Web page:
Jones, C. et al. Pediatric high-grade glioma: biologically and clinically in need of new thinking. Neuro Oncol (2016).
Project, I. C. G. C. P. T. Recurrent MET fusion genes represent a drug target in pediatric glioblastoma. Nat Med 22, 1314–1320 (2016).
Kameda, M. et al. Congenital Glioblastoma with Distinct Clinical and Molecular Characteristics: Case Reports and a Literature Review. World Neurosurg (2017).
Cizkova, M. et al. PIK3R1 underexpression is an independent prognostic marker in breast cancer. BMC Cancer 13, 545 (2013).
Gao, J. et al. Integrative analysis of complex cancer genomics and clinical profiles using the cBioPortal. Sci Signal 6, pl1 (2013).
Cerami, E. et al. The cBio cancer genomics portal: an open platform for exploring multidimensional cancer genomics data. Cancer Discov 2, 401–404 (2012).
Kurozumi, K. et al. Oncolytic HSV-1 infection of tumors induces angiogenesis and upregulates CYR61. Mol Ther 16, 1382–1391 (2008).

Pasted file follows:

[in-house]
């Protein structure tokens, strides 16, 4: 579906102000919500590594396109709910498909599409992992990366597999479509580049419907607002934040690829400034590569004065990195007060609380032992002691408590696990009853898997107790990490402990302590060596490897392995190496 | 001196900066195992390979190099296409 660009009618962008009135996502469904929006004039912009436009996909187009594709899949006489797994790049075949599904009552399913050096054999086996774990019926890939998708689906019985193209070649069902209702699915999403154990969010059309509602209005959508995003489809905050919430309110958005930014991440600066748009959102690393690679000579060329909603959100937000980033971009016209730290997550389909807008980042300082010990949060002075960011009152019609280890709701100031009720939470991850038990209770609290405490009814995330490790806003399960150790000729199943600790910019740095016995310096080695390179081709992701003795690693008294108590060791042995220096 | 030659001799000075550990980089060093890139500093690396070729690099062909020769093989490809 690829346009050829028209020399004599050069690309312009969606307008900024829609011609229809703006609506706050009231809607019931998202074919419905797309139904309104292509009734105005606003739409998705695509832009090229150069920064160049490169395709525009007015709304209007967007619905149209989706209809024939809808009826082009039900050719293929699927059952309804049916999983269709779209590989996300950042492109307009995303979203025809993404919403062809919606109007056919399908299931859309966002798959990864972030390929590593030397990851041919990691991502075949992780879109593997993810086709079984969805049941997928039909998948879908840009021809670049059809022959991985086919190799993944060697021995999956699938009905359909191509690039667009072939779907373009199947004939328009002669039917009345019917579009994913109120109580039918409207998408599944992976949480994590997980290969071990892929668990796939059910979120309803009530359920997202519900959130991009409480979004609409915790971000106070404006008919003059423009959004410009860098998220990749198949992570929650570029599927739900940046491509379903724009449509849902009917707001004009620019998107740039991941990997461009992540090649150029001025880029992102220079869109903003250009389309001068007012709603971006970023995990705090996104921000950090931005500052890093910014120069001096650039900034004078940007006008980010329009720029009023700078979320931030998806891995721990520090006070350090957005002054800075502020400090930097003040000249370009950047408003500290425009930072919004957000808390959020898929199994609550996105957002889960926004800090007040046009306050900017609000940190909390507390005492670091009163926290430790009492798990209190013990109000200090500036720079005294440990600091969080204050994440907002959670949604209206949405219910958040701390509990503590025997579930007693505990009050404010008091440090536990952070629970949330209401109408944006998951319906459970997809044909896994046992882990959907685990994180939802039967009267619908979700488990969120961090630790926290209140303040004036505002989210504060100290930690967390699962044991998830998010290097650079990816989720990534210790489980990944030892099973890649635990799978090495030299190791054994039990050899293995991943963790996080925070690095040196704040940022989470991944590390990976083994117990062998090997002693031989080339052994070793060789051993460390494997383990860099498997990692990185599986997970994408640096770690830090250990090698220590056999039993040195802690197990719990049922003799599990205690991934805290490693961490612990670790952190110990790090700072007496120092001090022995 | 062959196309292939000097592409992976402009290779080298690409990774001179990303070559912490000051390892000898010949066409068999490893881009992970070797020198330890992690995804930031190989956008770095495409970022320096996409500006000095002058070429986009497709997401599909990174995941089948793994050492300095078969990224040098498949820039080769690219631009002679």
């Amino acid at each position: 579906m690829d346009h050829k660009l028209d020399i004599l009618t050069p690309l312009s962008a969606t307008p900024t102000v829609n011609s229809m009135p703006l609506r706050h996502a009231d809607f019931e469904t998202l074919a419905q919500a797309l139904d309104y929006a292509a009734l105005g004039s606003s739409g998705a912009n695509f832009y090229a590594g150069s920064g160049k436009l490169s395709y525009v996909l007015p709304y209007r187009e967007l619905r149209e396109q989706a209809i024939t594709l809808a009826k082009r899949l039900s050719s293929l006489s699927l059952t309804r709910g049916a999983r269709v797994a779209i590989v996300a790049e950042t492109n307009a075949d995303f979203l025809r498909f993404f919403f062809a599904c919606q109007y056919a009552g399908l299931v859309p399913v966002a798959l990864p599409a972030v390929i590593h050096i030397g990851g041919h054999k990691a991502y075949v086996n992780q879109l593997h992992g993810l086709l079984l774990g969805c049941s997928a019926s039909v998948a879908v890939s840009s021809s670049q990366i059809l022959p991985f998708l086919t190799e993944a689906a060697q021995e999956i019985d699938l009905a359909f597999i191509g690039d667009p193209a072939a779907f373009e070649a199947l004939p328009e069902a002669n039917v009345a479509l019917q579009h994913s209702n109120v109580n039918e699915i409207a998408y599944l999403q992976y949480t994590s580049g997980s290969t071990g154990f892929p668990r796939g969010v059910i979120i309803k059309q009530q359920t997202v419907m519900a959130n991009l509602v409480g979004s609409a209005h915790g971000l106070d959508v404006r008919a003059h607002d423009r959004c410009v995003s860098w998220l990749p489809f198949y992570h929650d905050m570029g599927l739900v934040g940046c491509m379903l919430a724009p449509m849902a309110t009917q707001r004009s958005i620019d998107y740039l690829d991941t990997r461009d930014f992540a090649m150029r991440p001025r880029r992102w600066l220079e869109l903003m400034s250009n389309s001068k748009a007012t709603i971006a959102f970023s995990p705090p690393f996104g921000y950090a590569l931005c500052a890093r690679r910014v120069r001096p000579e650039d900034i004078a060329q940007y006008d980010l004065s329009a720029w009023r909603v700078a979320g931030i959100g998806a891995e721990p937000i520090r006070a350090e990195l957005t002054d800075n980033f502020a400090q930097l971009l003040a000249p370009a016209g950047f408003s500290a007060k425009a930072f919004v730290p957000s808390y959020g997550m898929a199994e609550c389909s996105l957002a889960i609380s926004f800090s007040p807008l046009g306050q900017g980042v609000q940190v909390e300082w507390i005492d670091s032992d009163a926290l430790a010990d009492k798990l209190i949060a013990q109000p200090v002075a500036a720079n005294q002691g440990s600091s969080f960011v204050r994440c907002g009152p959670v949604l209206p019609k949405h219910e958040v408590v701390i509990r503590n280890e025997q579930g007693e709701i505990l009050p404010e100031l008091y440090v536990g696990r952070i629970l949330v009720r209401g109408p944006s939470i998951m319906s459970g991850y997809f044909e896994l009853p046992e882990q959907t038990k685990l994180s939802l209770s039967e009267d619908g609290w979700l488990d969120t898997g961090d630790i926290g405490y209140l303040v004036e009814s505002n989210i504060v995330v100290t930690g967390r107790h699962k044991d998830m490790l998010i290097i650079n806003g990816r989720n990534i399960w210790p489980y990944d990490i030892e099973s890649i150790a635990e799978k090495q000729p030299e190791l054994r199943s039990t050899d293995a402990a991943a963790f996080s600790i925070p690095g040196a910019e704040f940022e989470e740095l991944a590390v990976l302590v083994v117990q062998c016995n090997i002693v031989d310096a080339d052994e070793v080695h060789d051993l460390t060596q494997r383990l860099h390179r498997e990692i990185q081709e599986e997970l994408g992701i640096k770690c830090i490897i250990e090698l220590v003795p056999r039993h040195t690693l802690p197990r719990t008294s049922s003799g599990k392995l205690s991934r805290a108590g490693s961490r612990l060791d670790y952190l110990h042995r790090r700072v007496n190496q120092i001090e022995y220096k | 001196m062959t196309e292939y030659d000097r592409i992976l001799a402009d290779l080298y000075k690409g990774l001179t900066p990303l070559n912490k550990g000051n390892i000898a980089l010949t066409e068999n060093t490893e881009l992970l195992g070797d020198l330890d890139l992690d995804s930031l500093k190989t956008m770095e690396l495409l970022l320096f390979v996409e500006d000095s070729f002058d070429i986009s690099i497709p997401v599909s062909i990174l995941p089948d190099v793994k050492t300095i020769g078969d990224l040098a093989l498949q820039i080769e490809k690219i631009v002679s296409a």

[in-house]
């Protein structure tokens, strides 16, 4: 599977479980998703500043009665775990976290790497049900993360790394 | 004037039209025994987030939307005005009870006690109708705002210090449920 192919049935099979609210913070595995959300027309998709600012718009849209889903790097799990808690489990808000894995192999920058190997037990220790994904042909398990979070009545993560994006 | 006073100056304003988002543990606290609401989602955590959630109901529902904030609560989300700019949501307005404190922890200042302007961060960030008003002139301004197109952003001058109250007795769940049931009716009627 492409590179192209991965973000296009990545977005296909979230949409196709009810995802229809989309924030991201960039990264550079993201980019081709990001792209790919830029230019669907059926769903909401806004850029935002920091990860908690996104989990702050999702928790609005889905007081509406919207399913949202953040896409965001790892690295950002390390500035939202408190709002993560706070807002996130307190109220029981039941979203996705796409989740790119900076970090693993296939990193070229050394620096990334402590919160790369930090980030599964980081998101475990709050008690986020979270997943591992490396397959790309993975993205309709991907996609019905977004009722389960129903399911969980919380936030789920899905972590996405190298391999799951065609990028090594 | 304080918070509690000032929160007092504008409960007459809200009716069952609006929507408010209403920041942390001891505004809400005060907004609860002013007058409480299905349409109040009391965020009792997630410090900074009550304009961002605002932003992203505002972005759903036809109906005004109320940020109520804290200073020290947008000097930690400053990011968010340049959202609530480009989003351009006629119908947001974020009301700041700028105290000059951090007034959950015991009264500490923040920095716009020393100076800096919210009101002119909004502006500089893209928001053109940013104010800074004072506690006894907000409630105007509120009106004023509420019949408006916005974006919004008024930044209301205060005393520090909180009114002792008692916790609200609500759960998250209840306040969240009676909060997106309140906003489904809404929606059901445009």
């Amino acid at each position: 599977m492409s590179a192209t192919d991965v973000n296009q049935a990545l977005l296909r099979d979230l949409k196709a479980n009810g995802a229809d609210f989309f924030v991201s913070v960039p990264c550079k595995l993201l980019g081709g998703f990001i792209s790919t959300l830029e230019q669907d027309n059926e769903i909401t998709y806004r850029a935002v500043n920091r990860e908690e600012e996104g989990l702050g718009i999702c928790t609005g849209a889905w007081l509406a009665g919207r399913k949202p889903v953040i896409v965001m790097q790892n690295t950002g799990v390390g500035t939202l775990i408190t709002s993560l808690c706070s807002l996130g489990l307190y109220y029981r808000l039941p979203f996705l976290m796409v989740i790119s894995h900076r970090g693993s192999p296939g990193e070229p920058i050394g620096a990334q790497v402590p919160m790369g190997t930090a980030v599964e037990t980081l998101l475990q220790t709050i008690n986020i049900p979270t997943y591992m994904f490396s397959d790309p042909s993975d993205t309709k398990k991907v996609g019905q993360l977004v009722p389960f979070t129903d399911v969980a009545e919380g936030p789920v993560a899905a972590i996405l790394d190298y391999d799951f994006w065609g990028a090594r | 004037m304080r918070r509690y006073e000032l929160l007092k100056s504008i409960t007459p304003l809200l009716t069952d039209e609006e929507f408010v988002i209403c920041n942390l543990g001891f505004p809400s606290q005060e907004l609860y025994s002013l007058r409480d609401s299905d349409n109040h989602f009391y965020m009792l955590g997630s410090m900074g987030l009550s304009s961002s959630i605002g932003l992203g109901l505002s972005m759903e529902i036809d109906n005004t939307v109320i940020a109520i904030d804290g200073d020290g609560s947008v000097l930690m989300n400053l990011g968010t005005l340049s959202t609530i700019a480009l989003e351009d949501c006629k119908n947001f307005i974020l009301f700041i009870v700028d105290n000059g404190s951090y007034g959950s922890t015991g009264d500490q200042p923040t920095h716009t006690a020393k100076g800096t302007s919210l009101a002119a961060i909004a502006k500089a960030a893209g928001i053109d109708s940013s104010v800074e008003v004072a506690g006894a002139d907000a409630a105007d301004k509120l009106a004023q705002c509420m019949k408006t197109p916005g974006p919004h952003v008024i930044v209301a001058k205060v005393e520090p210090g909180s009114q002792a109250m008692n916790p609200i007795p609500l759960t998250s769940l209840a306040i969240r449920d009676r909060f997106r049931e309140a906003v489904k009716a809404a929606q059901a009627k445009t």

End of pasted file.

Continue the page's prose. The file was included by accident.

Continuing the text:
Quayle, S. N. et al. Somatic mutations of PIK3R1 promote gliomagenesis. PLoS One 7, e49466 (2012).
Xie, D. et al. Levels of expression of CYR61 and CTGF are prognostic for tumor progression and survival of individuals with gliomas. Clin Cancer Res 10, 2072–2081 (2004).
Sabile, A. A. et al. Cyr61 expression in osteosarcoma indicates poor prognosis and promotes intratibial growth and lung metastasis in mice. J Bone Miner Res 27, 58–67 (2012).
Moon, H. G. et al. CCN1 secretion and cleavage regulate the lung epithelial cell functions after cigarette smoke. Am J Physiol Lung Cell Mol Physiol 307, L326–337 (2014).
Holland, E. C. et al. Combined activation of Ras and Akt in neural progenitors induces glioblastoma formation in mice. Nat Genet 25, 55–57 (2000).
Zheng, H. et al. p53 and Pten control neural and glioma stem/progenitor cell renewal and differentiation. Nature 455, 1129–1133 (2008).
Sonoda, Y. et al. Akt pathway activation converts anaplastic astrocytoma to glioblastoma multiforme in a human astrocyte model of glioma. Cancer Res 61, 6674–6678 (2001).
Bai, H. et al. Integrated genomic characterization of IDH1-mutant glioma malignant progression. Nat Genet 48, 59–66 (2016).
Li, L., Plummer, S. J., Thompson, C. L., Tucker, T. C. & Casey, G. Association between phosphatidylinositol 3-kinase regulatory subunit p85alpha Met326Ile genetic polymorphism and colon cancer risk. Clin Cancer Res 14, 633–637 (2008).